In analyses stratified by Census region, urbanicity, age, annual household income, and health insurance, similar racial and ethnic patterns emerged in most sociodemographic strata (Supplementary Figure, https://stacks.cdc.gov/view/cdc/118051). Asian adults had the highest coverage in all months since April 2021, and in November 2021, had the highest coverage across almost all sociodemographic categories, ranging from 87.2% among the uninsured to 98.1% in persons aged 50–64 years (Supplementary Table, https://stacks.cdc.gov/view/cdc/118052). By November 2021, coverage among Hispanic adults reached or exceeded that of White adults in all sociodemographic categories except those in the Midwest Census region (difference = −3.7). Differences in coverage among Black and NH/OPI adults were no longer present in November 2021, except in the Midwest (−5.4), urban areas (−6.6), and among those aged 18–29 years (−4.2) for Black adults, and in the Midwest (−24.3), South (−19.0), and among persons aged 18–29 years (−14.1) for NH/OPI adults.
Within racial and ethnic groups, coverage varied by subgroup. For example, among Asian adults, coverage ranged from 97.8% among persons identifying as Asian Indian, to 86.5% among other Asian persons (Table 2). Among Hispanic adults, coverage ranged from 90.6% among persons identifying as South American, to 79.3% among those identifying as Mexican. Coverage among Black adults was similar across subgroups (range = 73.6%–79.8%), with the exception of adults identifying as Somali (coverage = 52.6%).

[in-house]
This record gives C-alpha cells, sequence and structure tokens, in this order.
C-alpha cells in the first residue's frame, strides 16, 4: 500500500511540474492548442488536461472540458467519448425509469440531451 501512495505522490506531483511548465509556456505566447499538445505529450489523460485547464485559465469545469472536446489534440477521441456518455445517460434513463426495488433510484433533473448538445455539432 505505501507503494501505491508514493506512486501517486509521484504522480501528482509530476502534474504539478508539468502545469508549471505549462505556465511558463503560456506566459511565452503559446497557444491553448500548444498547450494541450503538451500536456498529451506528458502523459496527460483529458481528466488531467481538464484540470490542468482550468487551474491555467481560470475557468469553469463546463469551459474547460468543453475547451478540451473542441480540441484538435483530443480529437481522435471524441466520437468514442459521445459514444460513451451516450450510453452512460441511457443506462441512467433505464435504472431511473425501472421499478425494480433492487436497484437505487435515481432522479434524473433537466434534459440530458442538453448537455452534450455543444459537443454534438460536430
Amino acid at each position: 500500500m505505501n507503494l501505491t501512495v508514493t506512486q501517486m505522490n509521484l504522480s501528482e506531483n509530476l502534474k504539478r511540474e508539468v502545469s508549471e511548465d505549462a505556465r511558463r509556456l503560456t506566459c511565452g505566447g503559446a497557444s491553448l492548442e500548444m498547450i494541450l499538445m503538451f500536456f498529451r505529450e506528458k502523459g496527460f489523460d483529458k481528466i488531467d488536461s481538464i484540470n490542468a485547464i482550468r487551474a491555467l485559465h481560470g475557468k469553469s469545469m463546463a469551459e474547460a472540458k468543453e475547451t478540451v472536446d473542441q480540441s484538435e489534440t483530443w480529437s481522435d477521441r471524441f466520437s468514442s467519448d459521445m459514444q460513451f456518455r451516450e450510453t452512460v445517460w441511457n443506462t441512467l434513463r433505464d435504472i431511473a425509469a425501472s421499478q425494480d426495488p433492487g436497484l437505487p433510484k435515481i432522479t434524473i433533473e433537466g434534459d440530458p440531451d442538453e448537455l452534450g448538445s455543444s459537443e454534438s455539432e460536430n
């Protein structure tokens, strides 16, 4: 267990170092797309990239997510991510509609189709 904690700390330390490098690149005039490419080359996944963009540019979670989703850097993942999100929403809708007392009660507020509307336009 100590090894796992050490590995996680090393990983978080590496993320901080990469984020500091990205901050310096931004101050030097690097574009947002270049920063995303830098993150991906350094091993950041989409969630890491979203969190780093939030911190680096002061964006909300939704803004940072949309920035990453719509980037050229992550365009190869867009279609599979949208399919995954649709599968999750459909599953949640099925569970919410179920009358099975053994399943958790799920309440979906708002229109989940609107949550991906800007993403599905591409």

During December 2020–November 2021, disparities in COVID-19 vaccination coverage among minority racial and ethnic groups narrowed. Disparities in COVID-19 age-adjusted mortality rates decreased during 2020–2021 for most racial and ethnic groups in the United States (6), likely related to reduced disparities in vaccination-related protection from COVID-19 infection. Substantial programmatic efforts to provide equitable access to COVID-19 vaccines might have contributed to closing the coverage gap. COVID-19 vaccines were made available free of charge at various providers and locations, including pharmacies, mass vaccination clinics, hospitals, and federally qualified health centers. CDC awarded supplemental funding to U.S. jurisdictions and other national, state, local, and community-level partner organizations to support efforts to increase coverage equity and access to vaccines, particularly among populations disproportionately affected by COVID-19, including racial and ethnic minority adults.†††
Differences in coverage by race and ethnicity within high and low socioeconomic strata suggest additional factors beyond access that led to disparities in vaccination. Although Hispanic adults were slower to be vaccinated, by the end of November 2021, this group had significantly higher coverage than did White adults across almost all categories assessed. Among adults who were uninsured or below the poverty level, COVID-19 vaccination coverage among Hispanic adults was >15 percentage points higher than that among White adults, suggesting that access issues typically associated with lower socioeconomic status were not necessarily barriers to vaccination among all racial and ethnic groups. Reported difficulty obtaining vaccine did not differ between Hispanic and White adults who were uninsured or below the poverty level; however, White adults in these groups reported more vaccine hesitancy, with approximately three times as many persons saying they definitely or probably would not get vaccinated (7).